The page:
Richard K. Gilbert was a champion of legal justice who believed that lawyers must not only help individual clients, but also help society at large by changing laws for the better. His teachings about what makes good policy and how to go about making it happen led DC Justice Lab founder and executive director Patrice Sulton to create the policy advocacy competition in Rich’s name, as an opportunity for the next generation of attorneys to learn the skills he taught her and others.
For 40 years, Rich was a sole practitioner in D.C., specializing in criminal defense. His love of the drama and challenges of trial law was bolstered by his passionate belief that every client deserved a vigorous defender.
Rich was remarkably active within the legal community. He was a founding member of the Mid-Atlantic Innocence Project, served on its board of directors, chaired its student groups committee, and advised its student group at Georgetown University Law Center. As an adjunct professor, he taught a course on wrongful convictions at the Washington College of Law at American University. He served on the board of directors of the Council for Court Excellence and the National Association of Criminal Defense Lawyers. He also served as president of the DC Association of Criminal Defense Lawyers, chairing its legislative committee. In that capacity, Rich routinely testified before the DC Council on legislation affecting criminal justice, including the first statute nationwide that required the recording of police interrogations in their entirety. Rich was an active member of the Redbook Committee, which drafts the standard jury instructions used in local and federal courts.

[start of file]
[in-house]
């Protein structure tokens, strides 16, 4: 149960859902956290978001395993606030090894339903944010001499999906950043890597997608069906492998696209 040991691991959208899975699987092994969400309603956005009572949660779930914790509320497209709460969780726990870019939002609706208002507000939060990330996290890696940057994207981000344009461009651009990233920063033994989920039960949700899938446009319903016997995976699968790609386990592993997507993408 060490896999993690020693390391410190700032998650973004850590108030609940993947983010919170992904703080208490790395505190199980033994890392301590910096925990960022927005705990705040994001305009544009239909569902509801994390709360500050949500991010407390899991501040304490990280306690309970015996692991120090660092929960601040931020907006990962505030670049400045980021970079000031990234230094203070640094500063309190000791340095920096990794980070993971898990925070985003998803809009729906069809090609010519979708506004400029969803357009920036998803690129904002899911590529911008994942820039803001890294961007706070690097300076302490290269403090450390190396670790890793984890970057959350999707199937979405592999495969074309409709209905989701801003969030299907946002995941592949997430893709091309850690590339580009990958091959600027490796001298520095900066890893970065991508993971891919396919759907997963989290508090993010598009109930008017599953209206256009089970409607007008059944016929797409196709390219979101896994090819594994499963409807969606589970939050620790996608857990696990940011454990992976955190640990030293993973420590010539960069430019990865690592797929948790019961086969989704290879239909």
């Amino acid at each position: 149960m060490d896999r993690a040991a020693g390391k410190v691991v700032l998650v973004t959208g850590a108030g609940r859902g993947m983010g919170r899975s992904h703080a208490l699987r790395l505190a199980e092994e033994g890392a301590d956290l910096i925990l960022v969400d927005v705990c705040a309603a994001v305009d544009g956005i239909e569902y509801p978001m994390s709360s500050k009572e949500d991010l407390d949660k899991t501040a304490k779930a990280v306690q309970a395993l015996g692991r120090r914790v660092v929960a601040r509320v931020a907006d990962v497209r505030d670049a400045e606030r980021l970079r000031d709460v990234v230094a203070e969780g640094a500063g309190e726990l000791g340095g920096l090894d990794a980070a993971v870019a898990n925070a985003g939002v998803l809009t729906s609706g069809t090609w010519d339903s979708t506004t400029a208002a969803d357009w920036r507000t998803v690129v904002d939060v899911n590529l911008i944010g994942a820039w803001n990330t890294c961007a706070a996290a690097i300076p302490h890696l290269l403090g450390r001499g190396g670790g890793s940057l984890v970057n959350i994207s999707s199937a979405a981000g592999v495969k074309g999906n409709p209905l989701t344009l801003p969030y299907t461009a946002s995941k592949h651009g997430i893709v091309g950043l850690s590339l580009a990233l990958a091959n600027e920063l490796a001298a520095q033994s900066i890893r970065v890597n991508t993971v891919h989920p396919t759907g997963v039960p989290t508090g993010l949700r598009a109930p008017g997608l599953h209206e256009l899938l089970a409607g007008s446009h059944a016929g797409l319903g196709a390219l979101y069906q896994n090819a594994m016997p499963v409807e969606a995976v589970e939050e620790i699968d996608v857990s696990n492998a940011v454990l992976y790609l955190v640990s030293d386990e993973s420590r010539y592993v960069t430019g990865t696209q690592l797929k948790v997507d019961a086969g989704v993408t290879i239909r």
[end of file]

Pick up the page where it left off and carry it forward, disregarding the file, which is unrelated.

The Gilbert Policy Advocacy Competition honors Rich’s passion and his mentorship of younger lawyers to become change agents.